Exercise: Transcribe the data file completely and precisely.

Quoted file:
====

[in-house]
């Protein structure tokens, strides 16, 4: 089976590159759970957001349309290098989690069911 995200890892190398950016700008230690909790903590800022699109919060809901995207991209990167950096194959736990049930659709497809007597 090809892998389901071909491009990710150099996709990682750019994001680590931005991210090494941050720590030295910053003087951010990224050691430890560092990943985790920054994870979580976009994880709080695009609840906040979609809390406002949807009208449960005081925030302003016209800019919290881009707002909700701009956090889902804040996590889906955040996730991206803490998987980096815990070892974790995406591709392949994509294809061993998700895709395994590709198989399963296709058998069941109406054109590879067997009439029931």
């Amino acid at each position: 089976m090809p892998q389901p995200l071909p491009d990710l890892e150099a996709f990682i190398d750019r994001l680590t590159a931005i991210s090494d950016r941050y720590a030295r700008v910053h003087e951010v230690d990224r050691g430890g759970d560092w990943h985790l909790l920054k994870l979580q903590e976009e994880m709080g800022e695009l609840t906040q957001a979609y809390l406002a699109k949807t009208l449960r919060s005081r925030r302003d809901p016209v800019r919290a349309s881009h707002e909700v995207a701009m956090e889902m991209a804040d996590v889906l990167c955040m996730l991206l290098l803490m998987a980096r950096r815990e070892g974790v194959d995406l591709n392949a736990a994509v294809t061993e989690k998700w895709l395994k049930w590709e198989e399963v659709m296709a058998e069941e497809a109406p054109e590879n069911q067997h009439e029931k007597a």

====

[in-house]
């Protein structure tokens, strides 16, 4: 089976590159759970957001349309290098989690069911 995200890892190398950016700008230690909790903590800022699109919060809901995207991209990167950096194959736990049930659709497809007597 090809892998389901071909491009990710150099996709990682750019994001680590931005991210090494941050720590030295910053003087951010990224050691430890560092990943985790920054994870979580976009994880709080695009609840906040979609809390406002949807009208449960005081925030302003016209800019919290881009707002909700701009956090889902804040996590889906955040996730991206803490998987980096815990070892974790995406591709392949994509294809061993998700895709395994590709198989399963296709058998069941109406054109590879067997009439029931």
């Amino acid at each position: 089976m090809p892998q389901p995200l071909p491009d990710l890892e150099a996709f990682i190398d750019r994001l680590t590159a931005i991210s090494d950016r941050y720590a030295r700008v910053h003087e951010v230690d990224r050691g430890g759970d560092w990943h985790l909790l920054k994870l979580q903590e976009e994880m709080g800022e695009l609840t906040q957001a979609y809390l406002a699109k949807t009208l449960r919060s005081r925030r302003d809901p016209v800019r919290a349309s881009h707002e909700v995207a701009m956090e889902m991209a804040d996590v889906l990167c955040m996730l991206l290098l803490m998987a980096r950096r815990e070892g974790v194959d995406l591709n392949a736990a994509v294809t061993e989690k998700w895709l395994k049930w590709e198989e399963v659709m296709a058998e069941e497809a109406p054109e590879n069911q067997h009439e029931k007597a």